Accused of pillaging £118m, removed from head of his media empire - is Conrad Black facing his Moscow retreat?

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The Independent Online

For a biographer of Napoleon Bonaparte and master of the world's third-largest newspaper empire, it was a challenge that Conrad Black treated with all the disdain that the "Little Emperor" showed for unworthy foes.

Faced with gathering shareholder discontent about an extravagant lifestyle that included two private company jets, the Conservative peer made it clear that - like his hero - he considered himself a self-made potentate whose power could not be questioned by what he saw as a rabble corporate body sans culottes.

In a hitherto unseen e-mail to one of his fellow executives in August 2002, published yesterday, he said: "There has not been an occasion for many months when I got on our plane without wondering whether it was really affordable. But I'm not prepared to re-enact the French Revolutionary renunciation of the rights of nobility."

Rather than drawing parallels with Bonaparte's military triumphs at Austerlitz or Marengo, that expression of Napoleonic defiance by Lord Black of Crossharbour is now at the heart of what could become the media mogul's equivalent of the retreat from Moscow.

The e-mail was a central part of a writ issued in the District Court of Southern New York on Saturday night by Hollinger International - the Canadian-listed owner of a global stable of newspaper titles ranging from The Jerusalem Post to The Daily Telegraph - against its largest shareholder, Lord Black, 59, friend of the powerful, abrasive commentator on global affairs, and, now, "Defendant Black", in a case of alleged corporate pillage amounting to more than $200m (£118m).

The writ was issued with a simultaneous statement announcing that the peer, the son of a wealthy Canadian brewing executive, had also been summarily removed from his position as non-executive chairman of Hollinger International, thus removing him from any control of the trans-continental newspaper group that he has built over 20 years.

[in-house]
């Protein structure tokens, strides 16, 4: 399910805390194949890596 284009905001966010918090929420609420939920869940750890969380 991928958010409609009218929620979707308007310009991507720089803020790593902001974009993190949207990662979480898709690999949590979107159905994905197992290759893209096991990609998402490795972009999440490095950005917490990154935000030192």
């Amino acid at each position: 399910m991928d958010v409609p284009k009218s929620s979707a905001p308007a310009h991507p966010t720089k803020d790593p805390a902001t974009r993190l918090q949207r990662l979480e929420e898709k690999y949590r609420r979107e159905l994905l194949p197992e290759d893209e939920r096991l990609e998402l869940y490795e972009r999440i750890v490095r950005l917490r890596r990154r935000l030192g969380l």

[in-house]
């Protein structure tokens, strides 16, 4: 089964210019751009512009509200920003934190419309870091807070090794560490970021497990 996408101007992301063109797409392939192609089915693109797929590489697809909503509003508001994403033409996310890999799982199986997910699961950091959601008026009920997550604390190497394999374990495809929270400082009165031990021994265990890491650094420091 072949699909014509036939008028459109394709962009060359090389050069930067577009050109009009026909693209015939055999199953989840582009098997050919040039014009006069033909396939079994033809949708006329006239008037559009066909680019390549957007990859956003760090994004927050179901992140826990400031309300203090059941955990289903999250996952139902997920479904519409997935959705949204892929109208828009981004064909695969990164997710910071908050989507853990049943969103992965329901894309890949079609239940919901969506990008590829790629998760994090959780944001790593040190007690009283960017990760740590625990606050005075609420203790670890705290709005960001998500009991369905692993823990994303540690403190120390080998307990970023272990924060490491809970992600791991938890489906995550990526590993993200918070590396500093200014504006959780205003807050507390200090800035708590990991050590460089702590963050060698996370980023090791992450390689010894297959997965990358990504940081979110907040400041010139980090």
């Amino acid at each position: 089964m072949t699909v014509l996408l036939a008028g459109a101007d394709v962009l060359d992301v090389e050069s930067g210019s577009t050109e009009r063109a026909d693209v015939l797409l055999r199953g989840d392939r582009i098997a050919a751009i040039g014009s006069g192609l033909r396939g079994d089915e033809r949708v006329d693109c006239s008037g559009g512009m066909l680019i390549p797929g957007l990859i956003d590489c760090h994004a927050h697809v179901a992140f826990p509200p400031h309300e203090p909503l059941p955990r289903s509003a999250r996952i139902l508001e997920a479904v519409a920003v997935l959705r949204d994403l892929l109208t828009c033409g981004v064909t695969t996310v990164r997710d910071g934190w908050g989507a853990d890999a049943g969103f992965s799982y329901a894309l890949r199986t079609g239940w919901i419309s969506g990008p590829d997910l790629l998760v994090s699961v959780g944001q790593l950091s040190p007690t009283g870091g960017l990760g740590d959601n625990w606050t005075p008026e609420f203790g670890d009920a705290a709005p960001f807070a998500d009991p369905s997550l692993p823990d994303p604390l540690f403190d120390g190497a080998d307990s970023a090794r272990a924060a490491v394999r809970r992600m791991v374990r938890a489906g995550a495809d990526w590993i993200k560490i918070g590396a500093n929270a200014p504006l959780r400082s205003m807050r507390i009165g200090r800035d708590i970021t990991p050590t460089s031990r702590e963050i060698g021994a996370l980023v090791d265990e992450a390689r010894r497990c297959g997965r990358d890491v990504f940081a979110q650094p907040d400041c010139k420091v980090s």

The peer is also the subject of an internal investigation overseen by America's financial watchdog, Securities and Exchange Commission (SEC) that could see him the subject of criminal charges.

The 45-page court document lays bare for the first time the details of how the peer and his chief operating officer, David Radler, are alleged to have repeatedly raided Hollinger International's coffers to finance their own lavish lifestyles and fund other business ventures between 1993 and last year. The two men, who were forced to step down last summer from their respective roles as chief executive and chief operating officer at Hollinger International, are claimed to have validated a series of payments, including $224m (£132m) in inflated management fees, to pay for luxuries including staff at Lord Black's 11-bedroom Kensington home, where one of his most prized possessions is the chair from which Napoleon directed his armies in battle.

The writ said: "Defendant Black caused [Hollinger International] to pay substantial expenses associated with the staffing and operation of his New York and London homes, complete with personal residence staff and cars with drivers, and two private airplanes for his and Radler's business and personal uses."

The defendants are alleged to have used a complex structure of holding companies to obtain the payments.

The network, headed by Lord Black's Toronto-based corporation Ravelston Ltd, was the recipient of a series of "non-competition" payments worth $90m from the sale of part of his newspaper empire and the management fees at their disposal. It is alleged to have taken place by altering Hollinger International's records and failing to disclose details of the deals to the company's independent directors and shareholders.

The writ says Lord Black - who counts among his friends the former US secretary of state Henry Kissinger, the White House adviser Richard Perle, the PR guru Lord Bell and the former foreign secretary Lord Carrington - is personally liable for the repayment of at least $21.3m in "non-competition" payments, of which he had already admitted $7.2m was unauthorised and should be repaid.